Smartphones with a clean, stock version of Android are (surprisingly) aplenty in the market now, but only a few are truly impressive. The Xiaomi Mi A1, for one, was a particularly interesting Android One device when it was introduced. Not only was it Xiaomi’s very first Android One phone, it was also one of the first mid-range phones running on Google’s stripped-down version of Android.
One year forward, we have two new additions to the series: the Xiaomi Mi A2 and Mi A2 Lite. While these two phones are based on Xiaomi’s existing phones – the Mi 6X and Redmi 6 Pro respectively – these are very, very good Android One devices, and they deserve your attention.
Naturally, the Mi A2 is the higher-end device of the two. It comes with a 5.99-inch 18:9 Full HD+ display, Qualcomm’s very capable Snapdragon 660 chipset paired with either 4GB or 6GB of RAM, three choices of internal storage (32GB, 64GB, or 128GB), as well as a 3,000mAh battery.
On the back, the Mi A2 sports a 12MP + 20MP dual-camera system. According to Xiaomi, the phone will automatically select the most ideal sensor based on different lighting situations. The 12MP shooter is used when lighting is good, while the 20MP sensor is selected for low light shots. Both sensors have large f/1.75 apertures as well.
As for the Mi A2 Lite, it comes with a more modest set of hardware. These include a 5.84-inch 19:9 Full HD+ notched display, a Snapdragon 625 chipset – similar to its predecessor, the Mi A1 – up to 4GB of RAM, two storage options (32GB or 64GB), and a large 4,000mAh battery. On the back, it features a 12MP + 5MP dual-camera system, as well as a 5MP selfie camera.
Now, let’s move on to design. Right off the bat, the Mi A2 Lite feels more comfortable to hold than the Mi A2 – this is despite the fact that the latter is the more costly phone. Don’t get me wrong: the Mi A2 still feels premium, but the Mi A2 Lite’s thicker chassis feels more pleasant to hold than the Mi A2’s much thinner sides. The A2 Lite’s more compact form factor helps with one-handed usage too.
While the Mi A2 and Mi A2 Lite’s minimalist design language is quite aesthetically pleasing, there is one design element that could’ve been improved upon: bezel size. Yes, both of these phones have much smaller bezels than the Mi A1, but compared to their competition – the Huawei Nova 3 series, for one – their bezels are quite large.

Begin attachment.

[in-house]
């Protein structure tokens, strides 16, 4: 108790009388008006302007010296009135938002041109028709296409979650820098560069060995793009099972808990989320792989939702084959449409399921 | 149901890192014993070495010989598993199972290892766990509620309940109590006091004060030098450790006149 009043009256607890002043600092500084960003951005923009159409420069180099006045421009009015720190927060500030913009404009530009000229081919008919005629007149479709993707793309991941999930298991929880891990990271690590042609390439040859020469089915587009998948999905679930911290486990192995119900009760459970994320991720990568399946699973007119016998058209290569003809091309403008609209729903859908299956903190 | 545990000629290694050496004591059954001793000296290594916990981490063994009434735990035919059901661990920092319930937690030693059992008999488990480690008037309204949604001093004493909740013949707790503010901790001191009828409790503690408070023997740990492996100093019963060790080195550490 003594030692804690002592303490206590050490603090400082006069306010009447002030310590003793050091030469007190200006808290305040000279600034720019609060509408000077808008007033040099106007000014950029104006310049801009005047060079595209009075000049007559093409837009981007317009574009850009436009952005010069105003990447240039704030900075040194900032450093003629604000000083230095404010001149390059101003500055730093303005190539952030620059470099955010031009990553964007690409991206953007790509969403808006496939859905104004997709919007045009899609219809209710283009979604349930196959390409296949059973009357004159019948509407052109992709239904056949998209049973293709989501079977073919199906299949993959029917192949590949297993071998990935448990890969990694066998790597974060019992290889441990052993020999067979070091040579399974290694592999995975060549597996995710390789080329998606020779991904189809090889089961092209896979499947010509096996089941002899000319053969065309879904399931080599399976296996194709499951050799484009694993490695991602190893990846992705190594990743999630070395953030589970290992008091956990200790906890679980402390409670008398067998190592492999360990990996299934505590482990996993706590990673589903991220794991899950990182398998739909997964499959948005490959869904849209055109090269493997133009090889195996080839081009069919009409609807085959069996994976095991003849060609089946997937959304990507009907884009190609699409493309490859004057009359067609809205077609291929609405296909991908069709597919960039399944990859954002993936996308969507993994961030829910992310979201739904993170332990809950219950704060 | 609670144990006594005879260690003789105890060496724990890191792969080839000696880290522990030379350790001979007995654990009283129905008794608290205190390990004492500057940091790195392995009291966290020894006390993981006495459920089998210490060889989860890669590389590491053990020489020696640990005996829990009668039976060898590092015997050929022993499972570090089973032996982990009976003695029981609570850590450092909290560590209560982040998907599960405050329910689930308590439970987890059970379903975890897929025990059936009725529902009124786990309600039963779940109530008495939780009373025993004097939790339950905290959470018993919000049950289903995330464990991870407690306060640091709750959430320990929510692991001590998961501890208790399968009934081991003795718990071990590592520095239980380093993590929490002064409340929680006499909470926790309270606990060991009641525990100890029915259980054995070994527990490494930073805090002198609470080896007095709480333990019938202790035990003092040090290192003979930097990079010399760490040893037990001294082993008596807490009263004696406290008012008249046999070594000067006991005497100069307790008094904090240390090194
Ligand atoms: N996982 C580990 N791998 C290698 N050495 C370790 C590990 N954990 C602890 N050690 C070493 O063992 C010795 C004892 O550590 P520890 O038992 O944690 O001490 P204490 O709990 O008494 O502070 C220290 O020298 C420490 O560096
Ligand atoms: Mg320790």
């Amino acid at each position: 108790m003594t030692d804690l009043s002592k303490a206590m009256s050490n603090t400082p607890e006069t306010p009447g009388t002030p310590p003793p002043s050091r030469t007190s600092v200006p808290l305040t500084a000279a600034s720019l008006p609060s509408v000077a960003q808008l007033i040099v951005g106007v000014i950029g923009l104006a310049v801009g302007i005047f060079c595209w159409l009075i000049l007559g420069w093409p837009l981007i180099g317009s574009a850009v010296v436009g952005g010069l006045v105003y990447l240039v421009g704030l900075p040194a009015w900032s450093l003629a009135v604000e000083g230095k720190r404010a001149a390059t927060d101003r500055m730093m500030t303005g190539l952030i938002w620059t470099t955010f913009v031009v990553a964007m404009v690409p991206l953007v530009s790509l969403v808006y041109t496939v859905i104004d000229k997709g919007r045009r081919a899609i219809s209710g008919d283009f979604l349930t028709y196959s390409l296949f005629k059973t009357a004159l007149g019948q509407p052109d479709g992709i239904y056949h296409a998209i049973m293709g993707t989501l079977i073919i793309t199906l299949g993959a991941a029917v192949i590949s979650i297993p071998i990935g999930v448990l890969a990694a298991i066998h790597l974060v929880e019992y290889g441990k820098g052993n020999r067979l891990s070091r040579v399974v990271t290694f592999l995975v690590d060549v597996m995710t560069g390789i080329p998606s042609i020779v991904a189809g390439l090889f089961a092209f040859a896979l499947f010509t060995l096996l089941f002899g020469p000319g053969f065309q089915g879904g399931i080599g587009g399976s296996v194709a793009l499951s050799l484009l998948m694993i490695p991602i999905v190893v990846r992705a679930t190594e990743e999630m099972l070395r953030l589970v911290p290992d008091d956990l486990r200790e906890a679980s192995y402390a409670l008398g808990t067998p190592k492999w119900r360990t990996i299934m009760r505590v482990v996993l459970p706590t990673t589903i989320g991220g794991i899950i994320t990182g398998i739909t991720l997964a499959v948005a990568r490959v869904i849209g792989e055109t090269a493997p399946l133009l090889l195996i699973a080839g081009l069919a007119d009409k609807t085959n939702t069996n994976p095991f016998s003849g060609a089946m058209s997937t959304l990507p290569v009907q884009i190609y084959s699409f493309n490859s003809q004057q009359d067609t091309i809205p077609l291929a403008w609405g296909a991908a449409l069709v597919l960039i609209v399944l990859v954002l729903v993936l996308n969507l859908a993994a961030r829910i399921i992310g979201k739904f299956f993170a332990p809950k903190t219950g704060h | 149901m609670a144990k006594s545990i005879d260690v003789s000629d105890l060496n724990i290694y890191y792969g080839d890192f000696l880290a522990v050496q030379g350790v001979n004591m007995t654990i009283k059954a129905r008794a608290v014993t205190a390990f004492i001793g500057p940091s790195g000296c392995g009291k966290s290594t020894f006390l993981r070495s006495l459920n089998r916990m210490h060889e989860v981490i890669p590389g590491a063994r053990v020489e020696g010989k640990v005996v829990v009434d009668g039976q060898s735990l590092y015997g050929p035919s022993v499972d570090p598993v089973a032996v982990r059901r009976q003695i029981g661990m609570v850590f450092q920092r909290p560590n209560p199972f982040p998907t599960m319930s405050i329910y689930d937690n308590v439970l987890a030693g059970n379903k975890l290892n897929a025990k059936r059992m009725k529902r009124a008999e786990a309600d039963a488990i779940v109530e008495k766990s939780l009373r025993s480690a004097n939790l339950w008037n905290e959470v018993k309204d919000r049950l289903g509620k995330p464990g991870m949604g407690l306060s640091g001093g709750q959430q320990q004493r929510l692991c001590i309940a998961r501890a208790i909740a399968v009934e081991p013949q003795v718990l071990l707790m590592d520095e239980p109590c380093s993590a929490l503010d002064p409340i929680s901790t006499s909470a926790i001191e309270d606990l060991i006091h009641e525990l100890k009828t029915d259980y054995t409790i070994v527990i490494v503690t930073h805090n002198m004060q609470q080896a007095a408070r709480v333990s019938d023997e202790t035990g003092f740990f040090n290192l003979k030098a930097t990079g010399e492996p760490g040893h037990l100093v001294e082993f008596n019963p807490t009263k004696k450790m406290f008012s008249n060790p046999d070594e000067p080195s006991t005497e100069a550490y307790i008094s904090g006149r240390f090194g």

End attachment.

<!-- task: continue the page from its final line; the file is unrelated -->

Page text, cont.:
Speaking of bezels, the Mi A2 and Mi A2 Lite have pretty good displays too. Both phones’ screens can get really bright, colours look vibrant, and viewing angles are great as well. Considering how much these two phones cost, I’m quite surprised at how good their displays are.
Given their status as Android One devices, software experience is definitely one of the Mi A2 and Mi A2 Lite’s best qualities. The OS feel very fast and zippy, and there’s no noticeable stuttering at all. The lightweight nature of stock Android really lends to a pleasant software experience for these phones, and it’ll be interesting to see how this holds up in day-to-day usage.
Oh, it’s also worth noting that the Mi A2 and Mi A2 Lite will get the latest version of Android much quicker than most phones in the market. That’s the inherent advantage – and appeal – of Android One devices.
And then we have camera performance. Unfortunately, I only had a limited amount of time with the Mi A2 Lite; I didn’t manage to try out its camera extensively enough to give a proper first impression. But thankfully, I got to spend much more time with the Mi A2’s camera, and it’s pretty darn promising.
Not only does the camera interface feel very responsive, the Mi A2 can take sharp, flattering images with good dynamic range too. However, I only tried out the camera under good lighting condition – its low light performance still remains to be seen.
That being said, I’ll be spending a lot more time with the Mi A2’s camera in the coming days, so expect a more detailed look at its camera performance in the near future. I’m especially curious to see how it performs in low light settings.
The Xiaomi Mi A2 and Mi A2 Lite are great additions to the growing list of Android One devices, and Xiaomi’s aggressive pricing strategy ensures that these two phones will have excellent value for money. In Europe, the Mi A2 retails from only 249 euro (about RM1,180), while the Mi A2 Lite starts from 179 euro (approximately RM850).
Do note that these retail prices are inclusive of VAT, so expect the pricing for these phones to be more competitive in Malaysia. Simply put, the Mi A2 and Mi A2 Lite are made for budget-conscious consumers who value good software experience.
In a price-sensitive market like ours, I reckon Xiaomi’s latest Android One devices will catch the attention of many Malaysians. The only thing that’s left is for Xiaomi to launch the Mi A2 and Mi A2 Lite locally, which will likely happen very soon.